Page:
Remember, you are likely far better at math than you currently realize. Don’t give up on the GMAT. Follow these tips and you’ll be well on your way to taming the math monster, once and for all.

Check out the links below for some truly helpful (and free) resources.

Click here to see a list of FREE GMAT Math Refreshers happening near you

Click to here to browse all FREE GMAT workshops and events

 

 

 

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3 GMAT Study Apps for Anywhere/Anytime Prep

GMAT study

Read time: 5 minutes

Looking to squeeze in more GMAT study time between work, family, and other commitments?

Anxiety around the GMAT exam is often related to lack of prep time. Long work weeks, family responsibilities, and other obligations make fitting in sufficient study time seem next to impossible.

Many prospective test-takers feel defeated before they do a single practice question! Sound familiar?

Don’t give up just yet. There is a way to integrate more GMAT prep into your busy schedule. A tool that actually  brings GMAT prep to you, while you ride the train, stand in line, or wait for that work meeting to start. You guessed it. There’s an app for that.

Imagine: an extra 20 minutes of study per day equals 10 additional hours per month. Those extra hours can make a real difference in score gains.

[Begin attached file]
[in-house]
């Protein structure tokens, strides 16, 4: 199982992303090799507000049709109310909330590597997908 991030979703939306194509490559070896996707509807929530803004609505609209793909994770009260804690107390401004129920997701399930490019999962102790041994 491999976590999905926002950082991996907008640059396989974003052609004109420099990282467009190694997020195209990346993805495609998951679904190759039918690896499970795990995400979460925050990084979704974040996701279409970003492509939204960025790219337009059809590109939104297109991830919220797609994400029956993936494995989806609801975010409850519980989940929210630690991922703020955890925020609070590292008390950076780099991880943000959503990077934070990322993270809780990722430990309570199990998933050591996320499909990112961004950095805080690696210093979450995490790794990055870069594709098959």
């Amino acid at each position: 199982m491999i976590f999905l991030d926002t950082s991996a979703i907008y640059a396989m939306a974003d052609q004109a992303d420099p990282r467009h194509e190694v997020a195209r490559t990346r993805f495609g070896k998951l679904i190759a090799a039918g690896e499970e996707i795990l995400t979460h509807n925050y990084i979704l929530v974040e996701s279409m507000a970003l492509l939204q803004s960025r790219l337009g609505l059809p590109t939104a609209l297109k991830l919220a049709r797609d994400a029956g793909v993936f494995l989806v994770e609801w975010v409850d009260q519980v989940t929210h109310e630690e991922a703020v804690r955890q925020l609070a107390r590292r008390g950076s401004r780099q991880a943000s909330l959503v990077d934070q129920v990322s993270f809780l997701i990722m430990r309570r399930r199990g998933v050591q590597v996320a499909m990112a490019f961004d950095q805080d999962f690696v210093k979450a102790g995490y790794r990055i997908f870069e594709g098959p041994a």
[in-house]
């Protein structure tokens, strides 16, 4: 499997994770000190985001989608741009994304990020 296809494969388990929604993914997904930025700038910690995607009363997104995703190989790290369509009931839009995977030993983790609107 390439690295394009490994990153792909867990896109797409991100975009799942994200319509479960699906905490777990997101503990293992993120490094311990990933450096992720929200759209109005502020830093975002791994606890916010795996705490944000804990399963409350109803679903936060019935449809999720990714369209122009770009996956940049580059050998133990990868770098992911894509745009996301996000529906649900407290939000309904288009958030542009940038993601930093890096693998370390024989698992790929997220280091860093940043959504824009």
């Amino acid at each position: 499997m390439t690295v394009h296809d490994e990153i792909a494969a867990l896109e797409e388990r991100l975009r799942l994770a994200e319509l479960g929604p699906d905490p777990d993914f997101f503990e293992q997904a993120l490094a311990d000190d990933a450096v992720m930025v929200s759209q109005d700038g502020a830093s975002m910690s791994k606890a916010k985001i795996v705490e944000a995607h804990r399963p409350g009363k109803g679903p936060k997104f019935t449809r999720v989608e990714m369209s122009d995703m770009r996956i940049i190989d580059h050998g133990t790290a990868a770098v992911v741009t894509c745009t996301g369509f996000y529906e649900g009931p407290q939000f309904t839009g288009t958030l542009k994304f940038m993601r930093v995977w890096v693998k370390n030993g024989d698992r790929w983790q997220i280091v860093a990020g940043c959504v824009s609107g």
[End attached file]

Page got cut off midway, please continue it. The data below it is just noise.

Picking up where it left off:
In this post, we profile the features of three helpful GMAT study apps. Download one of these tools, and discover prep time you didn’t know you had.

The Official GMAT Study App from GMAC (iOS & Android)

This app was developed by the Graduate Management Admission Council (GMAC)—the makers of the GMAT exam. Choose this tool and get real practice questions, anywhere and anytime, straight from the source.

The Official Guide for GMAT Review app costs $4.99 and includes the following features:

  • access to 50 Quantitative and Verbal questions, plus four Integrated Reasoning questions (taken from The Official Guide book)
  • option to upgrade to Pro-Pack to access over 800 Quantitative and Verbal questions and 50 IR questions (costs $39.95)
  • option to customize the number of questions presented during each practice session (1-40 questions, depending on how much time you have)
  • full answer explanations to guide learning
  • analyses of each test result to evaluate your strengths and weaknesses
  • an option to time each practice session to simulate real test conditions
  • integration with the GMAC blog and official Facebook page (for updates and study tips)